The illumination you rely on to keep your streets safe at night may poses a threat to your eyes and disrupt the body’s natural sleep cycle, warn the American Medical Association.

It’s not all LED streetlights that pose the health threats, but rather those that provide the most intensive and whitest illumination.

From Professor Richard G. ‘Bugs’ Stevens of the University of Connecticut School of Medicine, writing in the open-access journal The Conversation:

The American Medical Association (AMA) has just adopted an official policy statement about street lighting: cool it and dim it.

The statement, adopted unanimously at the AMA’s annual meeting in Chicago on June 14, comes in response to the rise of new LED street lighting sweeping the country. An AMA committee issued guidelines on how communities can choose LED streetlights to “minimize potential harmful human health and environmental effects.”

Municipalities are replacing existing streetlights with efficient and long-lasting LEDs to save money on energy and maintenance. Although the streetlights are delivering these benefits, the AMA’s stance reflects how important proper design of new technologies is and the close connection between light and human health.

The AMA’s statement recommends that outdoor lighting at night, particularly street lighting, should have a color temperature of no greater than 3000 Kelvin (K). Color temperature (CT) is a measure of the spectral content of light from a source; how much blue, green, yellow and red there is in it. A higher CT rating generally means greater blue content, and the whiter the light appears.

A white LED at CT 4000K or 5000K contains a high level of short-wavelength blue light; this has been the choice for a number of cities that have recently retrofitted their street lighting such as Seattle and New York.

But in the wake of these installations have been complaints about the harshness of these lights. An extreme example is the city of Davis, California, where the residents demanded a complete replacement of these high color temperature LED street lights.

Can communities have more efficient lighting without causing health and safety problems?

Two problems with LED street lighting

An incandescent bulb has a color temperature of 2400K, which means it contains far less blue and far more yellow and red wavelengths. Before electric light, we burned wood and candles at night; this artificial light has a CT of about 1800K, quite yellow/red and almost no blue. What we have now is very different.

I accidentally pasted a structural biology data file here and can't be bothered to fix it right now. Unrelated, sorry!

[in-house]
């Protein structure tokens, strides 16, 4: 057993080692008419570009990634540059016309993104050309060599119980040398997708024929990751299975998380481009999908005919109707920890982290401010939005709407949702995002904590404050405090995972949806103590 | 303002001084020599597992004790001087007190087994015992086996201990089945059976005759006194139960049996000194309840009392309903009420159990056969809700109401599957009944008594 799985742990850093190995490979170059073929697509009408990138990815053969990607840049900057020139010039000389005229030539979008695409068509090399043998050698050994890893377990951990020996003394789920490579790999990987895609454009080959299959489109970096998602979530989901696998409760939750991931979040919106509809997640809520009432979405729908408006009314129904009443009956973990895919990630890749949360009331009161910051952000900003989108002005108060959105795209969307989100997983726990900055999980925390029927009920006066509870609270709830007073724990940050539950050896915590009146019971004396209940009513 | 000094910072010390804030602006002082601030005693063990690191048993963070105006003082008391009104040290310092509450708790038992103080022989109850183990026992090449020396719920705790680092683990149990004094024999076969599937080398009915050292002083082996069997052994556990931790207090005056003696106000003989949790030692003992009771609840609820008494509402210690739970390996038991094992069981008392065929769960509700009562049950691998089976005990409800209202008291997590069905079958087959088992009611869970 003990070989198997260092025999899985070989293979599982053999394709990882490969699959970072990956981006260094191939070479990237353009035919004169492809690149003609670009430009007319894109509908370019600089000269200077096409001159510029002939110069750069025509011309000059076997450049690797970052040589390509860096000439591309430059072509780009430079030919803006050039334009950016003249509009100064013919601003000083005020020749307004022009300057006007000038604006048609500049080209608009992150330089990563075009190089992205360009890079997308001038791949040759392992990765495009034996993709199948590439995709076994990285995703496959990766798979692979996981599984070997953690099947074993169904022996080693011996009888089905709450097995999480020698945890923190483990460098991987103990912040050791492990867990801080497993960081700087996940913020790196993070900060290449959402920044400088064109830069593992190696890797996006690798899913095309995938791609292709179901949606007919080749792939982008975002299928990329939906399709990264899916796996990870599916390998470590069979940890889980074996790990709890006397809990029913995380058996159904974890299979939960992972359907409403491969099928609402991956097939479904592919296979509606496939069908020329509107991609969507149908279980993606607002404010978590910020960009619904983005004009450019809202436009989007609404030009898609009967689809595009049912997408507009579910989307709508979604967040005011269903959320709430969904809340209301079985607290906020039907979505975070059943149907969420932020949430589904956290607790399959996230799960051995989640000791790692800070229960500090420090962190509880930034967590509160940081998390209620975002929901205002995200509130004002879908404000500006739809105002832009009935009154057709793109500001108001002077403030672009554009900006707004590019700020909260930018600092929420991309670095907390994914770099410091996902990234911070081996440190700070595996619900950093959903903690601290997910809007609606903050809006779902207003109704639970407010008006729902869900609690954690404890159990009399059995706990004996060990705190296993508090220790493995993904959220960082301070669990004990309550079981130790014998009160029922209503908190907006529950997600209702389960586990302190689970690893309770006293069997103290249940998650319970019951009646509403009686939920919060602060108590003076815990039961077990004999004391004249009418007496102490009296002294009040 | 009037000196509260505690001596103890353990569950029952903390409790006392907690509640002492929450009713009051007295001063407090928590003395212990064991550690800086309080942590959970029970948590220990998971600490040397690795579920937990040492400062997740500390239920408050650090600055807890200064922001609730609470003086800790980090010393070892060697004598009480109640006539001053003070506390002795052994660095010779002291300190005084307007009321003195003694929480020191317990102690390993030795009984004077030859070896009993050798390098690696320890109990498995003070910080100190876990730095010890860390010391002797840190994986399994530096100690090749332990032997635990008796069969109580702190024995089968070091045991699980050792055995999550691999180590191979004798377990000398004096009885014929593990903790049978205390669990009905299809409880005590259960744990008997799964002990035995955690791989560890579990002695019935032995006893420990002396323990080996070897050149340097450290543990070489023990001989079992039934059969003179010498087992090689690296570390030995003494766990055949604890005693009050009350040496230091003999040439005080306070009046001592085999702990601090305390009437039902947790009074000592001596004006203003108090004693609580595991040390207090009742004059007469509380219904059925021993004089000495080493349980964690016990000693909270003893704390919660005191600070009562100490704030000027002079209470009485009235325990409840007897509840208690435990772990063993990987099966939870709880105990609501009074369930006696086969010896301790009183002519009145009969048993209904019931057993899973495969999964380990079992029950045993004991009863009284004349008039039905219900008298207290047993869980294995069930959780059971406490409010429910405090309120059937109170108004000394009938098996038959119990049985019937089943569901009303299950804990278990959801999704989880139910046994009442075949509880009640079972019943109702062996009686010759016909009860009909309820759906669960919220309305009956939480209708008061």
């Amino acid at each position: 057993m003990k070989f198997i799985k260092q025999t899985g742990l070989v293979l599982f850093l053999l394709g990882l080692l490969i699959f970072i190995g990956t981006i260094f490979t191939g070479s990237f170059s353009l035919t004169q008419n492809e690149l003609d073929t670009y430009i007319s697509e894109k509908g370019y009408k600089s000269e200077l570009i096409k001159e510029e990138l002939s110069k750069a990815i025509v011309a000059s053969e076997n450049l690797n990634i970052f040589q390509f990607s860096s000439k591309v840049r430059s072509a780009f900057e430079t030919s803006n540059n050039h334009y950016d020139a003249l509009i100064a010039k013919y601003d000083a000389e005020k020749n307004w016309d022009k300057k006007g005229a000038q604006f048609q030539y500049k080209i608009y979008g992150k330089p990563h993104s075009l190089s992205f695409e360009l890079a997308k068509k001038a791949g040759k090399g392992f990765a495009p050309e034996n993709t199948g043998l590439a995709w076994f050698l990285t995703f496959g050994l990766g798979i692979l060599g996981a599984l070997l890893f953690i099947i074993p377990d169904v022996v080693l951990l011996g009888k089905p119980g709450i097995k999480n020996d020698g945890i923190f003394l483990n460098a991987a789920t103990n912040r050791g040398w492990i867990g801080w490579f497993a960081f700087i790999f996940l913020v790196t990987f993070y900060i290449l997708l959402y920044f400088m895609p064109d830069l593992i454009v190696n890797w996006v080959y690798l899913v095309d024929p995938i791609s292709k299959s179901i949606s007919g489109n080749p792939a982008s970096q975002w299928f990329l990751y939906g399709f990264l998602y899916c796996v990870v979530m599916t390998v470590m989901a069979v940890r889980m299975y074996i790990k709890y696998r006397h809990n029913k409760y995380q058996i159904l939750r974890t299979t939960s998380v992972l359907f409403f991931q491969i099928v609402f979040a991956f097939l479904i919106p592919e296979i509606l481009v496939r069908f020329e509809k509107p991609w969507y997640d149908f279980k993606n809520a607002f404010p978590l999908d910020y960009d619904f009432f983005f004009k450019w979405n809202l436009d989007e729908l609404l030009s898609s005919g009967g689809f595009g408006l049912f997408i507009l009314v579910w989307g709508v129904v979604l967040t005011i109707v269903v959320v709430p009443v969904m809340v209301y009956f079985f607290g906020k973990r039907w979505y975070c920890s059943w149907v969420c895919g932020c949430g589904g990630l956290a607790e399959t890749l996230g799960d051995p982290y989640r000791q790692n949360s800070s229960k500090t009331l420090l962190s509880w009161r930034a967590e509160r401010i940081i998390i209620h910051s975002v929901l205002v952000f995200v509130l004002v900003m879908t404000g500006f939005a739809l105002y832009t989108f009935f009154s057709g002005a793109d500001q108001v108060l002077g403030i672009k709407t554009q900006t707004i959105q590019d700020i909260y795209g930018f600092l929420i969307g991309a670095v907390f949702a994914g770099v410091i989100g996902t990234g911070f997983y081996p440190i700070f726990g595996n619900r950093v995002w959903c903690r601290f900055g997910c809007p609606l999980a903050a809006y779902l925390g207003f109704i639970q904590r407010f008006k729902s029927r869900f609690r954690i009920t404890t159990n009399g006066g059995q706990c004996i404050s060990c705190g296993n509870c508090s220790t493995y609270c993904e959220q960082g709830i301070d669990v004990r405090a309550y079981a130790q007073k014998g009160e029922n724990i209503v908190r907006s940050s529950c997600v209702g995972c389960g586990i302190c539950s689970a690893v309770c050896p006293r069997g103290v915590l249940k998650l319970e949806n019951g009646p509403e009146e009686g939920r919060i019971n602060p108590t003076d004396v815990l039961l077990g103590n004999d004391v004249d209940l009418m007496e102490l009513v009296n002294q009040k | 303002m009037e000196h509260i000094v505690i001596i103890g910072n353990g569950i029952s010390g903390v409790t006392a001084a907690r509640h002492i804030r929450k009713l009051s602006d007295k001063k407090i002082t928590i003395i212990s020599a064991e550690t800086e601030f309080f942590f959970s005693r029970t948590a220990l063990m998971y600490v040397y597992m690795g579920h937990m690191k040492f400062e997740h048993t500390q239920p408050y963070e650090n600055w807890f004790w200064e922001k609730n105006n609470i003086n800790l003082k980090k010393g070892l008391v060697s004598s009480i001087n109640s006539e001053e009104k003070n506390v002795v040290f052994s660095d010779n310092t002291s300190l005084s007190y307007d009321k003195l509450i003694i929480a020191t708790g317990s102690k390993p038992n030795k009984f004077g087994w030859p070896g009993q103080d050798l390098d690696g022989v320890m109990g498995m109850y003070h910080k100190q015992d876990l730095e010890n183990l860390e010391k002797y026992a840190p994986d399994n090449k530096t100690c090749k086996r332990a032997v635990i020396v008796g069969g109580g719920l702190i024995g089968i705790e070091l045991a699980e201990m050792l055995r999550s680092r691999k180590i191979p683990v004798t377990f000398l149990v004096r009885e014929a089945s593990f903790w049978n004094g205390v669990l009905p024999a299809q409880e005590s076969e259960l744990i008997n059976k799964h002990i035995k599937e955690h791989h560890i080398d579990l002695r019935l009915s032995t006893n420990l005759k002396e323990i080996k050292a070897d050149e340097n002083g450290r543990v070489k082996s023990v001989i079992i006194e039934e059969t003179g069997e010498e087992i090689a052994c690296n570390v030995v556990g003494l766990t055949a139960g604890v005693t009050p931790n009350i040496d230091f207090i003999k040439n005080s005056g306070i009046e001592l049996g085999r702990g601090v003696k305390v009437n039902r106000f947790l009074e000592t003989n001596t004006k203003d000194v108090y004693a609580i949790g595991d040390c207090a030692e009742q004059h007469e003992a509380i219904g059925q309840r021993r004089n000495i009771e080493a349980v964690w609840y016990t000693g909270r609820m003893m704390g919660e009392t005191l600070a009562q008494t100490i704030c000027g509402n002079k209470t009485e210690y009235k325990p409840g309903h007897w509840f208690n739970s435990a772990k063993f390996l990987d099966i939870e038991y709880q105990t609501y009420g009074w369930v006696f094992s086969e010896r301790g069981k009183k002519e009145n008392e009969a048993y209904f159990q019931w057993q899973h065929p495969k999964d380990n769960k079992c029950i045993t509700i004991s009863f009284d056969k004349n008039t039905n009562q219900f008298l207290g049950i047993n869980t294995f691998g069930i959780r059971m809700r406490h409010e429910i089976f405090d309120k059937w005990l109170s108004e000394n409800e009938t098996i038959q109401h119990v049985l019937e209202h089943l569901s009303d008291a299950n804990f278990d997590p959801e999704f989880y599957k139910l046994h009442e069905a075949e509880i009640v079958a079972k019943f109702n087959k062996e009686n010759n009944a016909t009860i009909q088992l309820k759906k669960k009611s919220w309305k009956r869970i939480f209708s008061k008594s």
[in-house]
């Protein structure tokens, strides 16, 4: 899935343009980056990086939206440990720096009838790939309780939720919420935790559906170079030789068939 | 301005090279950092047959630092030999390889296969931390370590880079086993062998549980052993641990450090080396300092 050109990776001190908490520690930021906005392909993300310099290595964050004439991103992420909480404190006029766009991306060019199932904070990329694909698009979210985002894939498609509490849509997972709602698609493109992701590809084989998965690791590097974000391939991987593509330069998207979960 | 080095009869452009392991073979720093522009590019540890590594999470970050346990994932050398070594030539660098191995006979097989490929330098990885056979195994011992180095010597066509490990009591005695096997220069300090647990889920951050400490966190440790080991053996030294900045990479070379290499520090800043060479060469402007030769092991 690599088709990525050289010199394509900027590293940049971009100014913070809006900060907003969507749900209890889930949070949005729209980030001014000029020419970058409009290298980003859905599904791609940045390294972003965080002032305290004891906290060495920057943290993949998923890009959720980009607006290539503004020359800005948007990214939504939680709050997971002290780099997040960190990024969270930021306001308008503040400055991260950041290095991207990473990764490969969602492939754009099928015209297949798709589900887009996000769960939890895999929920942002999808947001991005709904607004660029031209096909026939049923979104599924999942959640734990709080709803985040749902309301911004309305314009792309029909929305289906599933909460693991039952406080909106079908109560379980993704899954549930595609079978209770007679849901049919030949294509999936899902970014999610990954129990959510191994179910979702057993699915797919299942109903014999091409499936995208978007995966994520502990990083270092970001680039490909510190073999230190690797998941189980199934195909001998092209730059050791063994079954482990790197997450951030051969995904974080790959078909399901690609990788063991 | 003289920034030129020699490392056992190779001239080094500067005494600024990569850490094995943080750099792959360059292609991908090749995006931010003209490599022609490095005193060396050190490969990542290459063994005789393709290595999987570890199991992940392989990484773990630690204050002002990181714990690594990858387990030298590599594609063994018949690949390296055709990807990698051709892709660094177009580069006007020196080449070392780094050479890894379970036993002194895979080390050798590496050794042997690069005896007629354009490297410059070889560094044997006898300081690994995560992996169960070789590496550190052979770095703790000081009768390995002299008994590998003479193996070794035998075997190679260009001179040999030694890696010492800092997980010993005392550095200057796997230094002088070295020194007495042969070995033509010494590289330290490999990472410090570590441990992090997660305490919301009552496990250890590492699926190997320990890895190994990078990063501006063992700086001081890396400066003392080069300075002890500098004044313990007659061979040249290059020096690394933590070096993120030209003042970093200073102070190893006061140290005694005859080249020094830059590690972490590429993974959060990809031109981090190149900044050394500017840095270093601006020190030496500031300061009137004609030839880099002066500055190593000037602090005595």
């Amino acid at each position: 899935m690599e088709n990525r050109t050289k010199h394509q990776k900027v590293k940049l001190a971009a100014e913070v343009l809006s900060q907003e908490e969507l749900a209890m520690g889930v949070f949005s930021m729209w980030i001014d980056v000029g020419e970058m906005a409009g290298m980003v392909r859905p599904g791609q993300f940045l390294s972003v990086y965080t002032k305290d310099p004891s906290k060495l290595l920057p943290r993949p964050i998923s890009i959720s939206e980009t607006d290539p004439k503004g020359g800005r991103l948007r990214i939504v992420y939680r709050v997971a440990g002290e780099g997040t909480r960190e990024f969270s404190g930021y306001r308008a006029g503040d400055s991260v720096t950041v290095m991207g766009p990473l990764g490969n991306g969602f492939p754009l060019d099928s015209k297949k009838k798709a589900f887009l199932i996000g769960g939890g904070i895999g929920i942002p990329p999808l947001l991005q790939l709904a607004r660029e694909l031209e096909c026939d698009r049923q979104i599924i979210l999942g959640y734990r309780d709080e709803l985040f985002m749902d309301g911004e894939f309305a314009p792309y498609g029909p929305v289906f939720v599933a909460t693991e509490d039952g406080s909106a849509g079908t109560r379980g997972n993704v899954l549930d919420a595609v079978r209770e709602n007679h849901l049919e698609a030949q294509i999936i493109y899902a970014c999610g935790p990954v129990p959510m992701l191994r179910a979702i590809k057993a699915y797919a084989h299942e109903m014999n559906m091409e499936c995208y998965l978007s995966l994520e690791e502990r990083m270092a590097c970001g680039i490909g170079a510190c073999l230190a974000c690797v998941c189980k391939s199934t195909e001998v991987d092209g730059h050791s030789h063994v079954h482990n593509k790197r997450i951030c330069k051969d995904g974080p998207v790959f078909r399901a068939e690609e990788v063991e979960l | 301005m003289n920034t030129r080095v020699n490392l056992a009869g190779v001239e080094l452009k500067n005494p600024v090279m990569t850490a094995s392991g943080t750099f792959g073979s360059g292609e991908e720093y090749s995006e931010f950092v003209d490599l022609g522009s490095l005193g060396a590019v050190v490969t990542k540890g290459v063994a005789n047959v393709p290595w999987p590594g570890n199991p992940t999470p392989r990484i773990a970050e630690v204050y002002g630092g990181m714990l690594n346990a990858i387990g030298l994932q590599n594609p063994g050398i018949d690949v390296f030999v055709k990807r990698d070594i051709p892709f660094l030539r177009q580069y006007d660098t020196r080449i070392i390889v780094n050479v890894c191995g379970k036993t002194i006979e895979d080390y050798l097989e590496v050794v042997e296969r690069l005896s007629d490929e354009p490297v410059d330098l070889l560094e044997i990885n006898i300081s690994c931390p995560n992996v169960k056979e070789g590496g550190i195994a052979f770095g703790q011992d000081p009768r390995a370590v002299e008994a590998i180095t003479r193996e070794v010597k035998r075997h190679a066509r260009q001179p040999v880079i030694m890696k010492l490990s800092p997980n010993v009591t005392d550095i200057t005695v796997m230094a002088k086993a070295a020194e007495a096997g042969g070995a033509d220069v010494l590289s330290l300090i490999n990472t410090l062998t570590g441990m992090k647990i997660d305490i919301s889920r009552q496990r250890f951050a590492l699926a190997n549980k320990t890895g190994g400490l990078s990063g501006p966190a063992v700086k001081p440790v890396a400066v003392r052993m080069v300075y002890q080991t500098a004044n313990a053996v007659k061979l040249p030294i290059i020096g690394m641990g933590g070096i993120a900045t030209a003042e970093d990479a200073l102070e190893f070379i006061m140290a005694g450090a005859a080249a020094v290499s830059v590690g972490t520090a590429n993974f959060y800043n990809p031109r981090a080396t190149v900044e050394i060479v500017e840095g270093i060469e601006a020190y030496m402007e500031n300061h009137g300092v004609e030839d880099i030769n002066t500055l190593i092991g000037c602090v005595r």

The new “white” LED street lighting which is rapidly being retrofitted in cities throughout the country has two problems, according to the AMA. The first is discomfort and glare. Because LED light is so concentrated and has high blue content, it can cause severe glare, resulting in pupillary constriction in the eyes. Blue light scatters more in the human eye than the longer wavelengths of yellow and red, and sufficient levels can damage the retina. This can cause problems seeing clearly for safe driving or walking at night.

You can sense this easily if you look directly into one of the control lights on your new washing machine or other appliance: it is very difficult to do because it hurts. Street lighting can have this same effect, especially if its blue content is high and there is not appropriate shielding.

The other issue addressed by the AMA statement is the impact on human circadian rhythmicity.

Read the rest, after the jump. . .

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Panoptic corporate imperialism, Googled and Liked


From Dutch public television’s VPRO Backlight comes a remarkable documentary posing a fascinating question: Is the absence of digital connectivity becoming the newest luxury good, a costly product for consumption by the world’s elite?

Consider the case of Silicon Valley, where elites send their children to low-tech Montessori and Waldorf schools where they are disconnected from the web and the incessant call to the iPhone is precluded.

Consider even the case of Mark Zuckerberg, a billionaire thanks to the incessant pull of the digital that has fueled the rice of his Facebook empire.

From BBC News:

A photograph of Facebook founder Mark Zuckerberg shows tape has been used to cover his MacBook Pro’s webcam and mic.